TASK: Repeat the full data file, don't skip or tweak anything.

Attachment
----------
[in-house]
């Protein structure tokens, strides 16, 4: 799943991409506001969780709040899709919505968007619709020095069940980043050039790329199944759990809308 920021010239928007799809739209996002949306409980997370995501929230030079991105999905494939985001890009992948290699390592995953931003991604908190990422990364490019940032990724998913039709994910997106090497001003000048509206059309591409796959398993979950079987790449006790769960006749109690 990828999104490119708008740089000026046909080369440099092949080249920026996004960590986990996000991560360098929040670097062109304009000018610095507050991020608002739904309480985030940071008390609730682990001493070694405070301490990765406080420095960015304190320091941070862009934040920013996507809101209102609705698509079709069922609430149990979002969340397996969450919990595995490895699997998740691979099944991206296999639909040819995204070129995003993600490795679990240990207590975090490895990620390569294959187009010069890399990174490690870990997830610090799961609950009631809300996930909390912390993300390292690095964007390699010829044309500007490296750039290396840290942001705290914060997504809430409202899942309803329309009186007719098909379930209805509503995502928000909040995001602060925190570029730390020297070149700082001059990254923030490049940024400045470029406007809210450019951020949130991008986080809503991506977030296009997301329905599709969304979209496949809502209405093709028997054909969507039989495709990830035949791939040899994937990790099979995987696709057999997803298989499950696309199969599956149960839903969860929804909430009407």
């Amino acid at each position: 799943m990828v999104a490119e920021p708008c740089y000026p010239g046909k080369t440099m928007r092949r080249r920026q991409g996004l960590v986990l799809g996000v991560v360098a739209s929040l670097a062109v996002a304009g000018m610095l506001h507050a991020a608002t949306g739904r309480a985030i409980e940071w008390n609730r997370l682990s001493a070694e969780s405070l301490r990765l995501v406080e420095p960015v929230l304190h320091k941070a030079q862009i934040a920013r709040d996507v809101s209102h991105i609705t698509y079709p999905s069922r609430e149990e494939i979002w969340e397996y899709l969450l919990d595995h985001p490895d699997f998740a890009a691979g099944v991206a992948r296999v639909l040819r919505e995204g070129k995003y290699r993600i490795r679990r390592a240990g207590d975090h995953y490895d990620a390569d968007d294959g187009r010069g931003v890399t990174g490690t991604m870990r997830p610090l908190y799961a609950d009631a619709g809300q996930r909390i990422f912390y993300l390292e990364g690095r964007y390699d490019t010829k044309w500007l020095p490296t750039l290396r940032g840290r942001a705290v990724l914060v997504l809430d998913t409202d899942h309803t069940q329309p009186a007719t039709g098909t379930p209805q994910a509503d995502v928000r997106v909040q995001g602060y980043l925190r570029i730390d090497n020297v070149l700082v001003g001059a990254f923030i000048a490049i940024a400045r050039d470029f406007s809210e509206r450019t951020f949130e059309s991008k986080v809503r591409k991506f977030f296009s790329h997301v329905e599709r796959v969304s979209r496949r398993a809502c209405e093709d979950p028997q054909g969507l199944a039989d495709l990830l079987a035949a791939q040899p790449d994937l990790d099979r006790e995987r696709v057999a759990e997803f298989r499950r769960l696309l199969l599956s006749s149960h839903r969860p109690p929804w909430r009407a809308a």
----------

[in-house]
């Protein structure tokens, strides 16, 4: 799943991409506001969780709040899709919505968007619709020095069940980043050039790329199944759990809308 920021010239928007799809739209996002949306409980997370995501929230030079991105999905494939985001890009992948290699390592995953931003991604908190990422990364490019940032990724998913039709994910997106090497001003000048509206059309591409796959398993979950079987790449006790769960006749109690 990828999104490119708008740089000026046909080369440099092949080249920026996004960590986990996000991560360098929040670097062109304009000018610095507050991020608002739904309480985030940071008390609730682990001493070694405070301490990765406080420095960015304190320091941070862009934040920013996507809101209102609705698509079709069922609430149990979002969340397996969450919990595995490895699997998740691979099944991206296999639909040819995204070129995003993600490795679990240990207590975090490895990620390569294959187009010069890399990174490690870990997830610090799961609950009631809300996930909390912390993300390292690095964007390699010829044309500007490296750039290396840290942001705290914060997504809430409202899942309803329309009186007719098909379930209805509503995502928000909040995001602060925190570029730390020297070149700082001059990254923030490049940024400045470029406007809210450019951020949130991008986080809503991506977030296009997301329905599709969304979209496949809502209405093709028997054909969507039989495709990830035949791939040899994937990790099979995987696709057999997803298989499950696309199969599956149960839903969860929804909430009407």
């Amino acid at each position: 799943m990828v999104a490119e920021p708008c740089y000026p010239g046909k080369t440099m928007r092949r080249r920026q991409g996004l960590v986990l799809g996000v991560v360098a739209s929040l670097a062109v996002a304009g000018m610095l506001h507050a991020a608002t949306g739904r309480a985030i409980e940071w008390n609730r997370l682990s001493a070694e969780s405070l301490r990765l995501v406080e420095p960015v929230l304190h320091k941070a030079q862009i934040a920013r709040d996507v809101s209102h991105i609705t698509y079709p999905s069922r609430e149990e494939i979002w969340e397996y899709l969450l919990d595995h985001p490895d699997f998740a890009a691979g099944v991206a992948r296999v639909l040819r919505e995204g070129k995003y290699r993600i490795r679990r390592a240990g207590d975090h995953y490895d990620a390569d968007d294959g187009r010069g931003v890399t990174g490690t991604m870990r997830p610090l908190y799961a609950d009631a619709g809300q996930r909390i990422f912390y993300l390292e990364g690095r964007y390699d490019t010829k044309w500007l020095p490296t750039l290396r940032g840290r942001a705290v990724l914060v997504l809430d998913t409202d899942h309803t069940q329309p009186a007719t039709g098909t379930p209805q994910a509503d995502v928000r997106v909040q995001g602060y980043l925190r570029i730390d090497n020297v070149l700082v001003g001059a990254f923030i000048a490049i940024a400045r050039d470029f406007s809210e509206r450019t951020f949130e059309s991008k986080v809503r591409k991506f977030f296009s790329h997301v329905e599709r796959v969304s979209r496949r398993a809502c209405e093709d979950p028997q054909g969507l199944a039989d495709l990830l079987a035949a791939q040899p790449d994937l990790d099979r006790e995987r696709v057999a759990e997803f298989r499950r769960l696309l199969l599956s006749s149960h839903r969860p109690p929804w909430r009407a809308a």